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Advocate Newspaper Archive: April 12, 1964 - Page 1

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Publication: Advocate

Location: Victoria, Texas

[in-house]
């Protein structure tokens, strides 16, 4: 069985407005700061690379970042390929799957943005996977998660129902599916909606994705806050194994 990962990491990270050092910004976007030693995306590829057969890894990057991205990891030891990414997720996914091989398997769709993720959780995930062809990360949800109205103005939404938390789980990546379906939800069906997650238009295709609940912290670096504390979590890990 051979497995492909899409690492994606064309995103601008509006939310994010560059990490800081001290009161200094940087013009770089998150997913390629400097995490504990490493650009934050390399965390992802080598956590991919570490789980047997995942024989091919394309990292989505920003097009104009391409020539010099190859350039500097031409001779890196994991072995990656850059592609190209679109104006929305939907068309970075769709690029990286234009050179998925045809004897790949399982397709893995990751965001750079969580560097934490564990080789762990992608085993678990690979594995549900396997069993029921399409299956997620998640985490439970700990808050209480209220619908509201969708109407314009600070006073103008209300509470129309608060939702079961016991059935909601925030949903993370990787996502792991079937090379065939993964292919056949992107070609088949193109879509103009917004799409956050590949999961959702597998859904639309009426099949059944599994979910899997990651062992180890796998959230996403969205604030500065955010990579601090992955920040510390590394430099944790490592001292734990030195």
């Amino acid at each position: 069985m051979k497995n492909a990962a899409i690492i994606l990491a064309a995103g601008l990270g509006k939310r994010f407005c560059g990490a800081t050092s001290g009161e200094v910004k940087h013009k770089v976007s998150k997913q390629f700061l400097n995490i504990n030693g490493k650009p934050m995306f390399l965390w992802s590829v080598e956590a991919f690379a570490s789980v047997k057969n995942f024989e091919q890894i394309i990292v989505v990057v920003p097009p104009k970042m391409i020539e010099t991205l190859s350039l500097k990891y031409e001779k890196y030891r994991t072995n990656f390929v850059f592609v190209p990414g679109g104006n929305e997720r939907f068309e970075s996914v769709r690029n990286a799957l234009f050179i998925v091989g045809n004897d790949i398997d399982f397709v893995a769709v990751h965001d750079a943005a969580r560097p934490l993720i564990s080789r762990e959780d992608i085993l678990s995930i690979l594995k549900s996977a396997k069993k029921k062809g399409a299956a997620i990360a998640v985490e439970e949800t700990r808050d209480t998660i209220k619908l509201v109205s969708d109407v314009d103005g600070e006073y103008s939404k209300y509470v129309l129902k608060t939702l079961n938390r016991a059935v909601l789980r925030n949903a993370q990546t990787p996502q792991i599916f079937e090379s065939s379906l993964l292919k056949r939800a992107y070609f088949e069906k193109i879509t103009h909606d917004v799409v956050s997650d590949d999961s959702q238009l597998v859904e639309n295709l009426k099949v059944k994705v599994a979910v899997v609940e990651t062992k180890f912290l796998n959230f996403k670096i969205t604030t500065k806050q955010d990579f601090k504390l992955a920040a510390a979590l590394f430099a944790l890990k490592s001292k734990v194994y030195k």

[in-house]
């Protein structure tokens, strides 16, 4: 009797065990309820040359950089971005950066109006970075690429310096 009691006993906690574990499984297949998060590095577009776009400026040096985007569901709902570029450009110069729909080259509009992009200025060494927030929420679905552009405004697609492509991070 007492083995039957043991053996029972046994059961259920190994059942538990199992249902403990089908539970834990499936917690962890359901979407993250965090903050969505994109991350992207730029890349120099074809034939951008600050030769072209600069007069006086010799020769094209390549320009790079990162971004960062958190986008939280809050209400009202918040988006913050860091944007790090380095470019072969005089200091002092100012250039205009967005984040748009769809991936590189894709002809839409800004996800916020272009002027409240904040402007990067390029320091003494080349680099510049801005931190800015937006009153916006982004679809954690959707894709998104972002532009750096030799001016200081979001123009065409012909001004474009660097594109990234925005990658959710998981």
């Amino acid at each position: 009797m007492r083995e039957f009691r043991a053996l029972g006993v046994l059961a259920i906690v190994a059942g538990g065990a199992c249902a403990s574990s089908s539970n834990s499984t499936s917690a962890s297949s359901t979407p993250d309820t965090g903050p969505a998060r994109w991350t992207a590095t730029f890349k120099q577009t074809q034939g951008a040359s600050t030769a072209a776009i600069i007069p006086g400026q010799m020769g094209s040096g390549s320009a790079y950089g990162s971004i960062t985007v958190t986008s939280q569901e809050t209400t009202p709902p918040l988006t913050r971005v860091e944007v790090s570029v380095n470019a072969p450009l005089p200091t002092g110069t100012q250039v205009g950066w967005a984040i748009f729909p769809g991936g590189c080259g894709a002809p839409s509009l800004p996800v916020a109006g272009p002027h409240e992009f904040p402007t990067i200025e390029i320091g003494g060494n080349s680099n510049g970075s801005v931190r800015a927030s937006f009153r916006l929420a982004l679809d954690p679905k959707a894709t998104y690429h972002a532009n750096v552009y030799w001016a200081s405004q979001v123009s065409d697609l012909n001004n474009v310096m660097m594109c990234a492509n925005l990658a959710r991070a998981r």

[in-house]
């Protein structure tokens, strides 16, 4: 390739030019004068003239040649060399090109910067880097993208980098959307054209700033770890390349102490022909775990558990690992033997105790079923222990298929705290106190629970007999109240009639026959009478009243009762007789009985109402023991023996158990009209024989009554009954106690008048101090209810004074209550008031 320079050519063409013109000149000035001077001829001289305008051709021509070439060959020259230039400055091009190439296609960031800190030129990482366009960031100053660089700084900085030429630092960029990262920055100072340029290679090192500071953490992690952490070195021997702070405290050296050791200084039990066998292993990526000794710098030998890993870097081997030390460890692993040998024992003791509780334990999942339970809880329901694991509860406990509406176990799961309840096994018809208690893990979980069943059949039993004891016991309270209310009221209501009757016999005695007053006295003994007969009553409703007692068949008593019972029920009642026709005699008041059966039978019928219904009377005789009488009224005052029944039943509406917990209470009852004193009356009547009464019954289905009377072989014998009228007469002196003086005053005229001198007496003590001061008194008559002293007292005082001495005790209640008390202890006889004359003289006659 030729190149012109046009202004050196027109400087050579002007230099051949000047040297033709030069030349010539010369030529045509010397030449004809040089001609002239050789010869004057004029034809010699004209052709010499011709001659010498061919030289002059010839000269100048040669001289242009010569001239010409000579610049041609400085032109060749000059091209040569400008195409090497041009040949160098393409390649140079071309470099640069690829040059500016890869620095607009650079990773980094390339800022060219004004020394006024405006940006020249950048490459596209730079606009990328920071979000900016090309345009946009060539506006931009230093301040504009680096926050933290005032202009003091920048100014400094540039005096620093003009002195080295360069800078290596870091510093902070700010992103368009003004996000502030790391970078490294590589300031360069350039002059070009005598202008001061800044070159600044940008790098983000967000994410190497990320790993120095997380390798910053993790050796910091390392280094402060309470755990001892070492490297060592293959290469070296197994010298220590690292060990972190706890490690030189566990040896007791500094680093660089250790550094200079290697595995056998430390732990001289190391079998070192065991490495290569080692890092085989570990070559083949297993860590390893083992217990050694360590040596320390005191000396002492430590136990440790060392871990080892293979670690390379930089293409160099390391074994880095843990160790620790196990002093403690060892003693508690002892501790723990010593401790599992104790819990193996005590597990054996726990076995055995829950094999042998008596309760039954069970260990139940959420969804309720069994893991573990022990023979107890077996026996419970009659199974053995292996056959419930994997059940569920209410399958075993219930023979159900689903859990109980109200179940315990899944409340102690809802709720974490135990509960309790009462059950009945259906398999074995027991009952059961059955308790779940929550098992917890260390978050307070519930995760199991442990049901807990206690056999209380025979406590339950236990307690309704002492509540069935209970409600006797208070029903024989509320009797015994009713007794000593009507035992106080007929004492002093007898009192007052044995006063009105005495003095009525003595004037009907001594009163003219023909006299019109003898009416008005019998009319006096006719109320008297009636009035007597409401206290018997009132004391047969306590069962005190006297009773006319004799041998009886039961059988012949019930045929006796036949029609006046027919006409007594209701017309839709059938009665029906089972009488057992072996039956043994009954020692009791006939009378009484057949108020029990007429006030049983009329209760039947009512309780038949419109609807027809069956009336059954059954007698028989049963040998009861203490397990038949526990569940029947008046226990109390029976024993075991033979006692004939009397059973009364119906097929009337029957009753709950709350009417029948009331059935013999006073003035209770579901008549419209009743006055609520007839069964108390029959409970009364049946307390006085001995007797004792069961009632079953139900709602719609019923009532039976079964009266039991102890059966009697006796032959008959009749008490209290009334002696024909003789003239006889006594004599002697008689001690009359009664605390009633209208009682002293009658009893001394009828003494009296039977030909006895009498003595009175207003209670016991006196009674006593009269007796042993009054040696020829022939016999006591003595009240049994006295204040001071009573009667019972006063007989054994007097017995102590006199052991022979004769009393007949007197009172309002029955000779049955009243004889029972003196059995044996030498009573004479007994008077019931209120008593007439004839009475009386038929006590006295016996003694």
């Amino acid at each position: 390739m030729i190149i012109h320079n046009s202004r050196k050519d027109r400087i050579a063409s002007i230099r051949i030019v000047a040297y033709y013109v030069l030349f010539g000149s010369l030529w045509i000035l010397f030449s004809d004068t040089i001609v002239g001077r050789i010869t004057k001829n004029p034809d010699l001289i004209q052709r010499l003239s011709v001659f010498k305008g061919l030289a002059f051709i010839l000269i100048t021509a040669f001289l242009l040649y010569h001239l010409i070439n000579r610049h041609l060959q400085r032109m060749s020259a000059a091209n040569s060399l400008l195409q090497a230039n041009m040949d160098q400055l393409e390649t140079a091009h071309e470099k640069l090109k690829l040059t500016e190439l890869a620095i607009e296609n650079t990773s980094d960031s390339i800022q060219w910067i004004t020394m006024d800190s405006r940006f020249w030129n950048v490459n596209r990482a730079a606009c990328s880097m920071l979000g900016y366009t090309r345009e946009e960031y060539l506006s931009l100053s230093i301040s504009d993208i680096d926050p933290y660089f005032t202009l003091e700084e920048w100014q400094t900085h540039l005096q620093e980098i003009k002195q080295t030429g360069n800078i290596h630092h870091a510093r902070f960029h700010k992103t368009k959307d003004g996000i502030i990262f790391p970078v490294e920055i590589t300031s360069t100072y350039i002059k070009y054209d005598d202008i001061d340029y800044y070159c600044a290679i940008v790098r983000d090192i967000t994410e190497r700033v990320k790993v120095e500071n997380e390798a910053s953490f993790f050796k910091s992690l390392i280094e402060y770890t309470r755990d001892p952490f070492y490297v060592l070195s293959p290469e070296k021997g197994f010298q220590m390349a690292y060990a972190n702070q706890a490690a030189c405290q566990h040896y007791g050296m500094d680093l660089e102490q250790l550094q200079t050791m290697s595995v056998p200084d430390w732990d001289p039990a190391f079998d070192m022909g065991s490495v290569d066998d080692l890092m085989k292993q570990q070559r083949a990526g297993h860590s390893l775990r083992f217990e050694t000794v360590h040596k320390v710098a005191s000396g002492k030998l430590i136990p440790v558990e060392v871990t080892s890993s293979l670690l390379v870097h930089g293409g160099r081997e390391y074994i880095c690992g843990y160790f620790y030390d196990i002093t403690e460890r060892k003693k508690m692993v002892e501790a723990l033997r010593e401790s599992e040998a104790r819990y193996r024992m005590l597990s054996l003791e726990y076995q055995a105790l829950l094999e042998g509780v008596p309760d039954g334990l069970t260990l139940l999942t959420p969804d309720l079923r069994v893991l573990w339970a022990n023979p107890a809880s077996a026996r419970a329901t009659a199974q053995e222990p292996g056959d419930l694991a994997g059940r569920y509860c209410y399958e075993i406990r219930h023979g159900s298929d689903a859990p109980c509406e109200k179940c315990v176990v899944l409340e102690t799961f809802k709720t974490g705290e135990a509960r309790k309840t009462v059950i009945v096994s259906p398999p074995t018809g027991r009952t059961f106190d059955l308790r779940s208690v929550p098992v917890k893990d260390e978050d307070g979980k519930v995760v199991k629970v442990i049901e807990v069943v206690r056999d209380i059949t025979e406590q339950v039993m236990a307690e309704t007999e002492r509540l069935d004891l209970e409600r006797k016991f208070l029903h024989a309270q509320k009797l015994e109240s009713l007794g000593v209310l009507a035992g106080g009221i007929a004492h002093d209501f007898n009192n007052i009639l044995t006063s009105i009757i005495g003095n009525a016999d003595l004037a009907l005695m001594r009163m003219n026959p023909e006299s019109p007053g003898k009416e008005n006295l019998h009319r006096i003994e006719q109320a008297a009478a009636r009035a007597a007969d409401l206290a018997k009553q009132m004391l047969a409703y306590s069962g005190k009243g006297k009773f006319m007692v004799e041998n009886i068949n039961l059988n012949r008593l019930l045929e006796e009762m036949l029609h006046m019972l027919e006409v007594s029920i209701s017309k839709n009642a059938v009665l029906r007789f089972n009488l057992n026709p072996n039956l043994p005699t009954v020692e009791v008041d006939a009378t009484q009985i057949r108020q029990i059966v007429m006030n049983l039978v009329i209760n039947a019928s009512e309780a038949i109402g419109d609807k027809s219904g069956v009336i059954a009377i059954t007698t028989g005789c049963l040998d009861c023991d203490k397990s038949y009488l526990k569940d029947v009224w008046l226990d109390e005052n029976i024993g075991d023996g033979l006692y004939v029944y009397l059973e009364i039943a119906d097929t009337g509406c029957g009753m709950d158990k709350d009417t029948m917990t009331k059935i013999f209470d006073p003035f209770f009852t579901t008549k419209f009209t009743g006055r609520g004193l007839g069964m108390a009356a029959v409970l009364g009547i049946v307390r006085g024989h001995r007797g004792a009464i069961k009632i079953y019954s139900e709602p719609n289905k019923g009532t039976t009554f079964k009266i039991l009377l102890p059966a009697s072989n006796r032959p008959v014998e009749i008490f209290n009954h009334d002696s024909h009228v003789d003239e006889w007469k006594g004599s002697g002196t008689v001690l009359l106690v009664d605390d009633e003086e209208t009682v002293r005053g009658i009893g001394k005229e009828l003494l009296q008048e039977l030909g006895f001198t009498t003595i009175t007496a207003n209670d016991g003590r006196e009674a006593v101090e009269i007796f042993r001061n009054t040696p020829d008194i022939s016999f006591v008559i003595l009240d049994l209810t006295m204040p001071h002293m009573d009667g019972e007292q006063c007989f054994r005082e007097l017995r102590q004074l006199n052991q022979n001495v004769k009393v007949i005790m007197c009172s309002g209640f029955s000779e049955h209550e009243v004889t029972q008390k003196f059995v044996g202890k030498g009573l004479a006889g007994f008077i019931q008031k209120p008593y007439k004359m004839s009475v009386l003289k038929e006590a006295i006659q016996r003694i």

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   Advocate (Newspaper) - April 12, 1964, Victoria, Texas                                THE VICTORIA ADVOCATE 15 118th 338 TELEPHONE HI 5-1451 VICTORIA, TEXAS, SUNDAY, APRIL 12, 1964 Established 1846 120 Pages THE WHITE HOUSE WASHINGTON March 2, 1964 Dear Morris: It was with great pleasure that I learned from Con- gressman Clark Thompson that The Victoria Advocate is planning to publish its second annual edition of The Victoria Story. Free papers such as yours are an integral part of our democratic way of life, of which the long, eventful life of The Victoria Advocate is a worthy representation. I recall with pride my past association with the people of Victoria, and I commend them on the outstanding growth of their community. With every good personal wish for success, prog- ress, and many more decades of effective reporting and news interpretation. Cotton Farmers Given Four Planting Choices Sincerely, -A. Mr. Morris Roberts Editor and Publisher Victoria Advocate Victoria, Texas Balloting To Open for Pr imanes Absentee voting for the May 2 Democratic and Republican Primaries will get under way Monday and last through April 28. j Voting will be conducted in' the office of County Clerk Val Huvar only during the regular hours of the office, from 8 a.m. to 5 p.m. Monday through Friday. Present election laws prevent absentee balloting from being held at times other than the office's regular hours, Huvar said. The only method for voting will be in person and by mail. If by mail, the application must be in an envelope post- marked from a point outside the county, Huvar pointed out. It should be accompanied by the voter's poll tax or exemp- tion certificate. The election law also states that persons unable to appear at the office because they are physically disabled or ill, in- cluding pregnancy, must mail their application and a doc- tor's affidavit and poll tax or exemption to the office. The ballot will then be sent to the voter who must return it by mail only. Today's Advocate Relates Victoria's Progress Story This edition of The Victoria Advocate (ells "The Victoria Story" in one of the largest ever published in the news- paper's 118-year history. The second oldest newspaper in Texas, The Advocate, in this edition relates in pictures, stories and advertisements Ihe progress of the city. In six special sections, the areas of government, water projects, schools, medical facilities, women's activities, in- dustry, farm and ranch, and organizations are covered to give Victorians and non-Victorians an over-all look at what goes lo make up the community. This special edition is the regular Sunday paper to subscribers. Persons wishing a second or third copy may purchase them at newsstands Sunday where extra copies will he available, or secure them at The Advocate office Monday at 15 cents each. Orders also will be taken Monday for copies to be mailed away to friends and relatives, with the charge to he 50 cents each which includes wrapping and mailing charges. JRZFLE MISHAP Area Sales Reported Improving First Quarter Gains Noted Sales were steady lo robust in areas ranging from admis- sions lo Ihe city zoo and amusement park to new cars and farm equipment as lhe second quarter of 1964 opened, and businessmen this week generally expressed optimism lhat sales this year may exceed 1963. January and February sales of all makes of new cars were up 25.1 per cent over the same period in IOCS, according to a local automobile dealer. "I can't give you the quar- terly figures, because March isn't in the spokesman said. "But January and Febru- ary were good months." He said that March sales tended lo slow down the pace, however. Exceeded 1963 A farm equipment dealer said that his first-quarter sales exceed the same period in' 1963 by more than al- Ihough 1963 was liio biggesl dollar-volume year in the his- tory of this particular firm. Retail sales inquiries did nol bring forth any superlatives, but spokesmen did express con- fidence in the prospect for a better year in 1964 lhan they had in 1963. "January and February sales were good, but Ihey have dropped off in an ap pliance firm spokesman said. Still, appliance sales for the quarter were rated about even or slightly ahead of the same period in 1903. Oullonk Improved Department store spokesmen reported sales about on a par with the "fair year" of IflfiS, for the first quarter, but cast their eyes optimistically on the improving farm outlook. While equipment sales ap- parently were booming, sales of seed, fertilizer, insecticides and other materials needed by farmers were reported run- ning "about normal." Bui wilh Mill, Export Prices Due alancin Acreae Is Q U E E N OF S II O W Mrs. H. C. Brannies (right) holds the silver Revere Bowl awarded for the entry she and Mrs. E. L. Goetz (center) submitted for First English Lutheran Church in the 1964 Morning Study (AdvociUo I'tmln) Club Flower Show Saturday. Mrs. W. R. McCright, chairman of the show Tor the study club made the presentation for the entry "The Lord is My Shepherd." Religion, Politics Blend Happily in Flower Show Victoria Man Suffers Bullet Wound in Head A Victoria County man who was accidentally shot in his head early Saturday morning vas reported in good condition aturday night after he was aken to John Scaly Hospital in lalveston to undergo surgery or removal of the bullet. Vicente Fuenles, 43, who re- Firefighters Injured DALLAS (AP) Three Navy firefighters were injured, one critically, when their firetruck overturned en route to a plane crash in which no one was hurt Saturday. ides miles was transferred to the Galves- on hospital from Victoria Hos- >ital where he was taken after he shooting incident that oc- curred at a.m. The bullet Winston Low, Dick Thompson Donald Ohrt and Frankic Wil- son, among lhe soft ball enthu- siasts, out early to make room for the new hurricane fence around the CWV Softball Park Mrs. J. B. Wilson an nouncing that the United Church Women will meet with the Catholic Daughters at 8 p.m. Monday at St. Mary's Hall Bloomington PTA members re minded of a meeting Monday p.m. Homemaking Cottage Monte Cuniley now ex periencing lhe chicken pox after his recent recovery from the measles the Oscar Werfe mciers Jr. heading for For O'Connor lo ready the coltag< for the coming season Allan Barlosh and Pete Fore man planning a trip lo Ihi World's Fair Mrs. John Artcro surprised by friends on her birthday Oscar Phillip heading to Marathon to loo over a hunting lease Sam Bailey Hf relating that the new Trail of Six Flags set for th next production will come as surprise to the theater goers. on Stubbs Road seven south of the city limits enlered the right lead and lodged other side. side of against his the Juan fired Vela when Jr. By MARILYN WA1DA Advocate Women's Editor national politics in a miniature niche and a religious Patriotism, a flavor of. thomc were in evidence at the Morning Study Club Flower Show which opened Saturday and will continue through Sunday at the Victoria High School Gymnasium. Mrs. E. L. Goctz and Mrs. H. C. Brnnnics received Cor entering the Queen of the Show arrnngoinr-nl for tChurch in the Church Division. The top winner was cnlillcd The Lord Is My Shepherd" and was developed around sym-i bolic simplicity wilh an asym-' metrical arrangement of yel- low gladioli blossoms, chysan- Unchanged WASHINGTON (AP) Secre- tary of Agriculture Orvillc Free- man announced Saturday provi- sions of a new colton stabiliza- tion program [or as they affect growers and domestic mills. The provisions were drawn in ino with the new wheat-cotton )ill which President Johnson signed. The colton program will re- ain Ihe 1C million acre planting illotmciit established last win- for this year's crop. I.ni'Kc Surpluses r o e r s will have four choices of operations as follows: 1. They can plant within their effective basic planting allot- would include any acreage rc-allouaied to them for allotments surrendered by other growers. These farmers will be eligible for price supports at 30 cents a pound, about 2.5 cents less than last year. 2. Growers can plant within whal is called a domestic allot- nent designed to help to reduce iroduciion at a time when snr- iluscs are large. The domestic illolmcnl will he per cent less than the bnsic that is, their share of the na- tion's 1C million acre allotment. For small farms those of IS acres or less the domestic allotment will be 15 acres or their 1964 basic allotment, thc silver Revere bowl, First English Lutheran Ring As Brazil Picks Chief BRASILIA, Brazil gross efecled Gen. Hiimbcrlo Castello Branco president of Brazil on Saturday. Castello Branco will serve un- til Jan. 31, 1966, when a full- term president is expected lo be .elected. "The agricultural outlook [tc received 351 volcs from a 80 per planted, cent of local crops spokesmen said that normal rainfall this near-drought in a "better than average" yield. ther-in-law, accidentally latter stumbled while crossing a barbed wire fence 85 yards makes better 1964 look like year than a much the joint session of Congress. whichever is smaller. Normal Yield Farmers who plant wilhin (heir domestic allotment will bo eligible for price supports at 30 cents a pound. In addition Ihey will get a government payment of 3.5 cents a pound on the nor- mal yield of their domestic allotment. Thus, such farmers would gel 33.5 cents a pound for _, a normal yield of collon Ibis u f, Morning :10 Ihemums and euonymus, ap-Club Garden Pi gnmage, [o planted pointed with a beige cloth andk'onjunclion with Ihe Three Homes In The annual Garden backdrop, and the figurines oflcr Show, Jesus and two sheep. I homes, include three new, Nazareth Academy, An explanation card with an art exhibit will be porl auolnleni This ent and the veyed here future wilh are the [told The Advocate. Confidence Evident Bankers and brokers re- from the victim's residence. fleeted lhe same healthy opti- Vela M. E. j i Former President Eurico Du- Thorp will be no manager of a department slore.tra lwo aml Chrisli-'cnd nE to God tnld Thfi Advocate. __ i..... lo arrangement featured the dc-'stngcd, and Ihe old grist mill scriplion: "The pasl, lhe pros- at Memorial Square, 400 E. Commerce. Nay.areth Academy pis located at 206 W. Convent, opened blooms and lhe buds with no beginning and no end- ing, Ibc asymmetircitl triangle interprets our subject for t h c Great Shepherd Was, Is and Ever will be in our hearts. 3. Farmers can choose to par- ticipate in what is called an ex- and